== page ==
INVITED RESEARCH HIGHLIGHT
Year : 2015 | Volume
: 17 | Issue : 2 | Page : 223--224
What is the next generation therapeutic strategy for castration-resistant prostate cancer
Si-Meng Wen1, Chang-Yi Quan1, Ning Jiang2, Zhi-Qun Shang2, Yuan-Jie Niu3,
1 Department of Urology, Second Hospital of Tianjin Medical University, Tianjin, China
2 Chawnshang Chang Sex Hormone Research Center, Tianjin Institute of Urology, Tianjin Medical University, Tianjin, China
3 Department of Urology, Second Hospital of Tianjin Medical University; Chawnshang Chang Sex Hormone Research Center, Tianjin Institute of Urology, Tianjin Medical University, Tianjin, China
Department of Urology, Second Hospital of Tianjin Medical University; Chawnshang Chang Sex Hormone Research Center, Tianjin Institute of Urology, Tianjin Medical University, Tianjin
Prostate cancer (PCa) is one of the most common cancers in the world. Since androgen receptor (AR) signal plays key roles in the PCa progression, targeting androgens via the current androgen deprivation therapy (ADT) is the main therapeutic strategy for advanced PCa. However, most patients who receive ADT, including the second generation anti-androgens enzalutamide (also known as MDV3100) may finally develop the castration (or anti-androgen) resistance after 12-24 months treatment. In the manuscript by Asangani et al., the authors demonstrated that targeting the amino-terminal bromodomains of BRD4 could preferentially suppress human castration-resistant prostate cancer (CRPC) cell lines. While further studies are required to understand the full impact of their findings, the innovative approach provides a potential novel epigenetic approach for the concerted blockade of oncogenic drivers in CRPC.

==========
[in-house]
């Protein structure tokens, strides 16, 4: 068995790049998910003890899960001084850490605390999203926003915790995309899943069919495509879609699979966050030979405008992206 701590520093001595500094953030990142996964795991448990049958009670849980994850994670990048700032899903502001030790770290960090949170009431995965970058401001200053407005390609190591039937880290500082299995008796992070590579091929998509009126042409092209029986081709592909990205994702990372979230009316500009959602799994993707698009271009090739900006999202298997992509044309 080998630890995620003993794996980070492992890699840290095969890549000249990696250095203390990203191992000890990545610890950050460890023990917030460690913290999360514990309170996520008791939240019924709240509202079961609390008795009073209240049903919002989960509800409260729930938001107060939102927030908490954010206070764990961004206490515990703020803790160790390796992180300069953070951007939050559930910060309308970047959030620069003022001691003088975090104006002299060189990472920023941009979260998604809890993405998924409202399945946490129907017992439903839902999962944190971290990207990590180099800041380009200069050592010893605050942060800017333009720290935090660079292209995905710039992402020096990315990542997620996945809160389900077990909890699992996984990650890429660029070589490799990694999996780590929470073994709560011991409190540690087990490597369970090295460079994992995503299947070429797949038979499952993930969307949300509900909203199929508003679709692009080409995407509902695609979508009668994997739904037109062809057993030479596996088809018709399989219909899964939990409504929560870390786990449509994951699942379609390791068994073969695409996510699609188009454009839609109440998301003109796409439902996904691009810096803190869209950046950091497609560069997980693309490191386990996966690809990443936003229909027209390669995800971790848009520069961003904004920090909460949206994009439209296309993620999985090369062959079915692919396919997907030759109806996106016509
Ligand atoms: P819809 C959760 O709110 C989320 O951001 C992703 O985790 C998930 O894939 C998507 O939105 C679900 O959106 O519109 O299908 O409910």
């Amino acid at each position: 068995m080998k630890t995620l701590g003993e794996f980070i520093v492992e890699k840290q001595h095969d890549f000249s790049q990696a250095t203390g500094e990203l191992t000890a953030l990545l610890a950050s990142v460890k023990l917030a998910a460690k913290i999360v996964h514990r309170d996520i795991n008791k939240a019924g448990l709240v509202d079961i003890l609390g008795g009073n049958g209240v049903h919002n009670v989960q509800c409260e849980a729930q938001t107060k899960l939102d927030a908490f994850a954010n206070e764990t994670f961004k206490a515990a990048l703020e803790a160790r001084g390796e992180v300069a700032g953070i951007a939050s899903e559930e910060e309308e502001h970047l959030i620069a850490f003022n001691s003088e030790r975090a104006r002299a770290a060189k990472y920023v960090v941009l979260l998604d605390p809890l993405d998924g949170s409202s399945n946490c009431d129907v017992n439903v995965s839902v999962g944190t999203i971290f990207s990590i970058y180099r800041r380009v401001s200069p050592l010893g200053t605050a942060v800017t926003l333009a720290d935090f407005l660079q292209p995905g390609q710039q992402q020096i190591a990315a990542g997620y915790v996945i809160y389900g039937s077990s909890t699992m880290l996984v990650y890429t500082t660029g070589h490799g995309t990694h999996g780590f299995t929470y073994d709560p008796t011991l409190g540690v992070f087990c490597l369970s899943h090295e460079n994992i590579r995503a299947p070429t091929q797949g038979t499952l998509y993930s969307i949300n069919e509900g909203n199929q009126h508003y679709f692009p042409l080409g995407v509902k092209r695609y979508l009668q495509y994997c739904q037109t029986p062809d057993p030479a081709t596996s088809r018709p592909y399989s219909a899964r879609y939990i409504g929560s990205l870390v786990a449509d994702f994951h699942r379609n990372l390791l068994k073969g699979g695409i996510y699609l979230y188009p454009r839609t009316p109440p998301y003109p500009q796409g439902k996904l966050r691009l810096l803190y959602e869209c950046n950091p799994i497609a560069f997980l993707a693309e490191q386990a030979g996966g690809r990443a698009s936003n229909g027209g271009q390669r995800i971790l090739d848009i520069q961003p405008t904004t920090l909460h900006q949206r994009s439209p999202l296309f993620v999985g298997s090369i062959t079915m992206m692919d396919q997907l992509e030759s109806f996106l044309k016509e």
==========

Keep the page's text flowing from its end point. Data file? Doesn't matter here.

|How to cite this article:|
Wen SM, Quan CY, Jiang N, Shang ZQ, Niu YJ. What is the next generation therapeutic strategy for castration-resistant prostate cancer.Asian J Androl 2015;17:223-224
|How to cite this URL:|
Wen SM, Quan CY, Jiang N, Shang ZQ, Niu YJ. What is the next generation therapeutic strategy for castration-resistant prostate cancer. Asian J Androl [serial online] 2015 [cited 2022 Sep 27 ];17:223-224
Available from: https://www.ajandrology.com/text.asp?2015/17/2/223/143311
Prostate cancer is the most common cancer and the second leading cause of cancer-related deaths among men in the United States.  It is well known that the prostate is an androgen-dependent organ, and AR signaling plays critical roles in PCa progression. After the discovery of Huggins and Hodges,  the main therapy for the advanced PCa is ADT, which includes surgical castration, chemical castration (such as luteinizing hormone-releasing hormone analogues), targeting androgen biosynthesis (such as abiraterone, ABI) and anti-androgens (such as flutamide and bicalutamide). While current ADTs suppress PCa for the initial 12-24 months, most ADTs eventually fail while the patients develop CRPC. Enzalutamide is a newly developed second generation anti-androgen and was proven better efficacy than flutamide and bicalutamide to suppress PCa, through blocking AR nuclear translocation and AREs binding.  Although enzalutamide might lead to survival extension of up to 4.8 months, like other anti-androgens, it still failed to prevent CRPC development,  and enzalutamide resistance PCa finally occurred.  Interestingly, the authors of this manuscript, Asangani et al.  demonstrated that enzalutamide might promote PCa metastasis to femurs and liver, which had also been reported by another group.